• The Member must give at least a month’s noticebefore the Bill can be listed for introduction.
  • The House secretariat examines it for compliance with constitutional provisions and rules on legislation before listing.
  • The number of private member’s Bills that can be introduced are upto three per session.
  • While government Bills can be introduced and discussed on any day, private member’s Bills can be introduced and discussed only on Fridays.



  • Literary freedom is taken for granted in democracies, but forces that threaten or undermine it are always at work.
  • In recent times, several attempts to get books withdrawn, crushed or sanitised of offending content have achieved full or partial success in India.
  • Recent examples: Wendy Doniger’s The Hindus: An Alternative History was withdrawn from circulation, and A.K. Ramanujan’s essay ‘Three Hundred Ramayanas’ was dropped from a Delhi University syllabus. Tamil writer Perumal Murugan’s Madhorubagan was withdrawn by the author under mob pressure but resurrected by a Madras High Court verdict.
  • Public order, national unity and social or religious harmony are the principles commonly invoked against the practice of literary freedom.
  • Threats to free expression, especially artistic freedom, in our times mainly come from those claiming to embrace the interests of a particular religion or social group.

Provisions of the Bill:

  • The Freedom of Literature Bill, 2018, puts on the government the onus of explaining why a book needs to be banned and removes the government’s right to ban books indefinitely.
  • The bill seeks the omission of three IPC sections, including 295A.
  • The Bill demands scrapping off Section 295A of the Indian Penal Code that provides for imprisonment of up to three years for “deliberate and malicious acts intended to outrage religious feelings or any class by insulting its religion or religious beliefs,” as well as Section 298, which is similar to 295A as it criminalises speech critical of religious organisations or religious figures, and therefore a major deterrent to free expression.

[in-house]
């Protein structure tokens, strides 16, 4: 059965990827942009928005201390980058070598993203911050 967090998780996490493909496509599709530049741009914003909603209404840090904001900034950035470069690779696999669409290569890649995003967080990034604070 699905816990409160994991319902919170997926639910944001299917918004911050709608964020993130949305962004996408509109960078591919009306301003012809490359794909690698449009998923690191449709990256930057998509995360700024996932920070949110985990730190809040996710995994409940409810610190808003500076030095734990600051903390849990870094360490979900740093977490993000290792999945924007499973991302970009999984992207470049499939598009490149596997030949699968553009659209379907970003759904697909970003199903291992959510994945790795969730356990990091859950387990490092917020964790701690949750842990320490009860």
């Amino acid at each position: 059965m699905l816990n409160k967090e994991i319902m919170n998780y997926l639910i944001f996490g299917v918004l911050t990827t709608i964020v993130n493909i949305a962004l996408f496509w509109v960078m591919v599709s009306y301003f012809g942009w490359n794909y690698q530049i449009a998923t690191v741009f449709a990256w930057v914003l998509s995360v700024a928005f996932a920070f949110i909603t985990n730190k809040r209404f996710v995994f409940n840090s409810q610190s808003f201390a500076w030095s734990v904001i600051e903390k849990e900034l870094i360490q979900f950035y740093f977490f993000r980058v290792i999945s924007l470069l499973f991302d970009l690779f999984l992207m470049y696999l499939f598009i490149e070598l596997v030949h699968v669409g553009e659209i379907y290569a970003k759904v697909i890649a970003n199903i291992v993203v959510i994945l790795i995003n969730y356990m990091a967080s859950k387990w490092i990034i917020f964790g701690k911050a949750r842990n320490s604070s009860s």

• Section 295A is a grossly misused section, often invoked in trivial ways to hound individuals, harass writers and curtail free expression. It deserves to be scrapped.
  • Other important parts of the Bill, are the amendment to the Customs Act that allows governments to suspend the shipping in of books over an indefinite period.
  • It favours the scrapping of the provision in the Customs Act to ban the import of books, but makes a public order exception.
  • It wants to limit the bar on obscenity in the Information Technology Act to child pornography.
  • Sections that relate to the sale of obscene books and uttering words that hurt religious feelings are also sought to be omitted.
  • In the process of banning a book, he proposes a tweak in the form of a 15-day prohibition.
  • Thereafter, the onus should be on the State government to approach the High Court to seek a permanent ban.


Issues with the bill:

It is unclear why Section 153A, which punishes those who promote enmity between groups on grounds of religion, race or language, and Section 153B, which criminalises words and imputations prejudicial to national integration have not been included.

What is Section 153A of IPC?

Section 153A of the Indian Penal Code (IPC) deals with the offence of promoting disharmony, enmity or feelings of hatred between different groups on the grounds of religion, race, place of birth, residence, language, etc. and doing acts prejudicial to maintenance of harmony. The offence is a cognizable offence and the punishment for the same may extend to three years, or with fine, or with both. However, the punishment of the offence committed in a place of worship is enhanced up to five years and fine.

What is Section 153B of IPC?

Section 153B of the IPC safeguards the interests of “class of persons” and above all the “national integration” by providing punishment against imputations and assertions prejudicial to national integration.



So far, only fourteen private member’s Bills — five of which were introduced in Rajya Sabha have become law so far. Though it is a fact that Private Bills rarely become law, they are useful in highlighting gaps in the body of law. Seen in this light, this particular initiative is most welcome as a step towards removing or diluting penal provisions that inhibit literary freedom.


1. Lessons for Kashmir from the Kuriles